To pursue these questions, our research program spans three sectors in society—justice, health, and media. Led by interdisciplinary teams, the work packages will draw on a wide variety of methods from the social sciences, the humanities, and computer science, and will actively involve a range of societal partners who will provide cases, data, and ADS users.
algosoc will add a socio-technical perspective on ADS that is rooted in a deep understanding of how values are negotiated between stakeholders, embedded in organisational practices and regulated through laws and ethical guidelines. This understanding will help to inform the design of technologies, institutions and governance frameworks alike
About the consortium
In algosoc, 6 leading scholars from 5 Dutch universities are joining forces. Scientific director Natali Helberger (AI and Information Law) and vice scientific director Claes de Vreese (AI and Communication Science) are both Distinguished University Professors at the University of Amsterdam. Renowned scholars in their respective fields, both are actively involved in Netherlands AI Coalition and together founded the AI, Media & Democracy Lab. José van Dijck is Distinguished University Professor at Utrecht University (University of Utrecht), former president of the Royal Netherlands Academy of Arts and Sciences, and eminent media scholar with expertise in media technology, digital platforms, and governance. Corien Prins is professor of law and information at Tilburg University and chairs the Netherlands Scientific Council for Government Policy (WRR). Her pioneering work in the intersection of law and technology is internationally renowned; her current work focuses on the new regulatory challenges posed by advances in AI. Moniek Buijzen is professor of communication and behavioral change at Erasmus University Rotterdam. Internationally re-nowned for her work on digital communication technology’s impact on well-being, she is the founder of Bitescience.com and chairs the interdisciplinary expert practice AI, Digital Communication and Behavioural Change at the Erasmus Centre for Data Analytics. Seda Gürses is associate professor in the Department of Multi-Actor Systems, Faculty of Technology Policy and Management, TU Delft. A recipient of the prestigious FWO fellowship of the Research Foundation—Flanders and a previous fellow at Princeton University, her work focuses on privacy enhancing and protective optimization technologies, privacy engineering, and questions around software infrastructures, social justice, and political economy as they intersect with computer science.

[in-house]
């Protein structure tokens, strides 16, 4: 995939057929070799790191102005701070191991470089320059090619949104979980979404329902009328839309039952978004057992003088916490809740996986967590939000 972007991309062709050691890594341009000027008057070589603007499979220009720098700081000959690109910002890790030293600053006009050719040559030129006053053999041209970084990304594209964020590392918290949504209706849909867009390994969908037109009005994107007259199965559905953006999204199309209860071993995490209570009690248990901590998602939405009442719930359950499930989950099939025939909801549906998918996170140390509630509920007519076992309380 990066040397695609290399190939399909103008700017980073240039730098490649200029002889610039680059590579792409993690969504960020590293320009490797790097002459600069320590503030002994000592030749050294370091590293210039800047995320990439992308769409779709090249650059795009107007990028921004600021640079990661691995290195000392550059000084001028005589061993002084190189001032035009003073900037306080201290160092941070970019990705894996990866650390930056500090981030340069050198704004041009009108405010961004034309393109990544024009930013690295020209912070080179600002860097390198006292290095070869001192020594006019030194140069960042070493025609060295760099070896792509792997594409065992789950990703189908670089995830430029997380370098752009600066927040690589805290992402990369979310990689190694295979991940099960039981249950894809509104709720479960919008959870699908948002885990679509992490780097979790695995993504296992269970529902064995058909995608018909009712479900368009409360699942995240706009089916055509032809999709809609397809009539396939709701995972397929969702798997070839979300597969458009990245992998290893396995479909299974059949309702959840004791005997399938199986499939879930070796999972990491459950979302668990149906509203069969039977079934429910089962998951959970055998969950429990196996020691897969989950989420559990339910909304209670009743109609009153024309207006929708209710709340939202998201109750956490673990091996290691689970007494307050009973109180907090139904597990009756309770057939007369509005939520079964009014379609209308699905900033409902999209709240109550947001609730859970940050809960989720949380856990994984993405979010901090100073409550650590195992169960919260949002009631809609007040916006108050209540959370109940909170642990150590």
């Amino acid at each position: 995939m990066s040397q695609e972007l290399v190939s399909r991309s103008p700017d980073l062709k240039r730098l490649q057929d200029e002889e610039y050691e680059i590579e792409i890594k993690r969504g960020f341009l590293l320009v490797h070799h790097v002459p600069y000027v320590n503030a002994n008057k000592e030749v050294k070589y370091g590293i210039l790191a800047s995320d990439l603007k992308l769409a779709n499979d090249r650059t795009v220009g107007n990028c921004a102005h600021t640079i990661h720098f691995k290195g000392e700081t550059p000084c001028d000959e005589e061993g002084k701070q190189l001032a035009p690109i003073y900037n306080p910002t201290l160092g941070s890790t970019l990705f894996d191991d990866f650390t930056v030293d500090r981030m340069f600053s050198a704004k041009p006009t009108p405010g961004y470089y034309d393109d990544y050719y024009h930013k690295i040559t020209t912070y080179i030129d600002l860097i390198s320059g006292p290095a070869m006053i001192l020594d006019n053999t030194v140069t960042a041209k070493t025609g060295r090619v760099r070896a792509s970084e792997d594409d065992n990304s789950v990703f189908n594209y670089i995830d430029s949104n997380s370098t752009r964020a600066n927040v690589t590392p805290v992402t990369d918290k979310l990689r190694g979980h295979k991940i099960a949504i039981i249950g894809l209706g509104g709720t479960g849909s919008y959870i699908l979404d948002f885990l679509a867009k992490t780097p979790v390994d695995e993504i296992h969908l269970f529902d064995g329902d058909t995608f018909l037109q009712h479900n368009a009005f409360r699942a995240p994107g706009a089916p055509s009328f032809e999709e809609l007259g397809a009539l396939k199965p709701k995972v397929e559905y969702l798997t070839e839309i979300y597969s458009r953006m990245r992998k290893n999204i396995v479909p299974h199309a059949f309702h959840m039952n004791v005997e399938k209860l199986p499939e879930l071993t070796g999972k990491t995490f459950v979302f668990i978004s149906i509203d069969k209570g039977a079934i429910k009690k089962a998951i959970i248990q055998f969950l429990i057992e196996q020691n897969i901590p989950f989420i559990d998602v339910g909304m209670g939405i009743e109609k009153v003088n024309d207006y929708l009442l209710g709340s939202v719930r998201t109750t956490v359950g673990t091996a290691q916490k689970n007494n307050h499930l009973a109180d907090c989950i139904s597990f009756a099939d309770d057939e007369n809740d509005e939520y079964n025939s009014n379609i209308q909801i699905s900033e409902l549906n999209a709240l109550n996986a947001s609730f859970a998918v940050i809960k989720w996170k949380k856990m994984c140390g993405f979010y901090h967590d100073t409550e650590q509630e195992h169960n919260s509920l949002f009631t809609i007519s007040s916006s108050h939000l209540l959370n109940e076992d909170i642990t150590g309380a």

Other participants in the algosoc consortium include eminent scholars in AI and computer science (e.g. Catholijn Jonker, Maarten de Rijke, Maurits Kaptein), law (e.g. Janneke Gerards, Iris van Domselaar, Joris van Hoboken), communication (e.g. Julia van Weert, Theo Araujo, Esther Rozendaal), public health management (Antoinette de Bont), public administration (Albert Meijer), ethics (e.g. Beate Roessler), sociology (Daniel Oberski, Linnet Taylor) and economics (Ting Li, Koen Frenken). They include fellows of the Royal Academy, European Research Council and Dutch Research Council grant laureates, and scholars with extensive expertise and proven track records in interdisciplinary research, all based at in-ternationally recognized institutions in their respective fields.